As a result of the work of the statistical agencies of several international organizations, a series of modern statistical classifications was prepared between 1950 and 1970. They include a standard international classification of economic sectors and goods in international trade, a standard international classification of occupations, and an international classification of illnesses, injuries, and causes of death. Programs and principles have been worked out for conducting population censuses and industrial surveys. The basic concepts of construction statistics and of other branches of statistics have been developed, as well as a system of indexes for studying living standards. The statistical agencies of many international organizations also publish statistical compen-diums.
Considerable progress has been made in devising a system of basic integrated indexes of the national economic process (a system of national accounts) and coordinating its elements with the national economic balance. The recommendations of the UN Statistical Commission on standards of national accounting have incorporated progressive national experience in working out balances, as may be seen from the attempts to unite national and financial accounts, the proposals to include indexes of national wealth and labor resources in the system of national accounts, and the modifications in the methodology for computing national income. The national economic balance system and the national accounting system are regarded as equal in international statistics. It has also been recognized as economically advisable to coordinate the basic indexes of the national accounting system with the national economic balance system.
Major statistical surveys conducted in different countries at about the same time in conformity with international recommendations have come to be called world censuses (for example, the world population census of 1970). The recommendations and statistical classifications of international organizations are highly important for developing countries and for worldwide comparisons of statistical data.
After its formation, the world socialist community also developed its international statistics. The Standing Commission on Statistics of COMECON (Council for Mutual Economic Assistance) was established in 1962 to work out recommendations on standardizing statistics in the socialist countries. The similarity of the socioeconomic systems of the socialist countries, the common goals of these countries, and the development of socialist economic integration have resulted in a high degree of uniformity and comparability in national statistics. Using Marxist-Leninist principles, COMECON has worked out its own international standards and methodological principles (different from those of the UN) to meet the requirements of socialist economic planning and accounting.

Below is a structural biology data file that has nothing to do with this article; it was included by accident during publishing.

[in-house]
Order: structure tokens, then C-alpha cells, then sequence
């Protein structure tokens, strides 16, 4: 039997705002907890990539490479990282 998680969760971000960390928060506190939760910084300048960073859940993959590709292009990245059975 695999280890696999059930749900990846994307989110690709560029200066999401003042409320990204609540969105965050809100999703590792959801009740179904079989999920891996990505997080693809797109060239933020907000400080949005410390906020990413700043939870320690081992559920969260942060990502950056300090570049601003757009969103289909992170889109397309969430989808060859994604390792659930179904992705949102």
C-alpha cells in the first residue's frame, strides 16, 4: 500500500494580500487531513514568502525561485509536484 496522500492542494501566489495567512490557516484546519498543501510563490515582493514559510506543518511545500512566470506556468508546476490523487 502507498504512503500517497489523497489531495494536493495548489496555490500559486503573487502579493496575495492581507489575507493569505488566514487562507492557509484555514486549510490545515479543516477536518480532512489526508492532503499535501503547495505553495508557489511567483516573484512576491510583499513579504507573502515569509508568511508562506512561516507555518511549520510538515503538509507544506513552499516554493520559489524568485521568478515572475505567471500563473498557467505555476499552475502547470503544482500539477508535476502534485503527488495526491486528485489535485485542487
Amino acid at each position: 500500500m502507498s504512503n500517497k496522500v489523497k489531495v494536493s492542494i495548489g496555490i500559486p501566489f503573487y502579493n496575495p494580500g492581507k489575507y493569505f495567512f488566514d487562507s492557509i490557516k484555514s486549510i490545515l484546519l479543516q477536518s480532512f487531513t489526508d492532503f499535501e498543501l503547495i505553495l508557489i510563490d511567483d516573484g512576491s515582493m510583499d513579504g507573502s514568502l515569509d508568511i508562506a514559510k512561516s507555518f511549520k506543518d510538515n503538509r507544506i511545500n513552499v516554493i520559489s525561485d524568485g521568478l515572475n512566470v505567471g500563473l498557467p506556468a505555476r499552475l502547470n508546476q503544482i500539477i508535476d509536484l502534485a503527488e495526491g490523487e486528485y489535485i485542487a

The Standing Commission on Statistics has adopted a system of indexes describing the level and rate of national economic development, a standard classification of national economic sectors, and basic methodological principles for keeping national economic accounts of industrial output, compiling agricultural statistics, and comparing national economic balances. Some of its methodological recommendations play an important part in the coordination of national economic plans and in the development of economic and scientific-technological cooperation among the socialist countries. The basic international statistical periodicals are the UN Statistical Yearbook and the Statistical Yearbook of the COMECON Countries.
National statistical institutions also work on international statistics. The Central Statistical Board of the USSR, for example, compares the statistical indexes of the USSR with those of other countries. Such a comparison assures an analysis of the peaceful economic competition between the socialist and capitalist countries and permits the comprehensive study of major national economic problems.
REFERENCESIanson, Iu. Sravnitel’naia statistika Rossii i zapadnoevropeiskikh gosudarstv, vols. 1–2. St. Petersburg, 1878–80.
Statisticheskiislovar’. Moscow, 1965. Riabushkin, T. V. Mezhdunarodnaia statistika. Moscow, 1965. (Bibliography.)
Problemy mezhdunarodnoi statistiki. Moscow, 1971.
T. V. RIABUSHKIN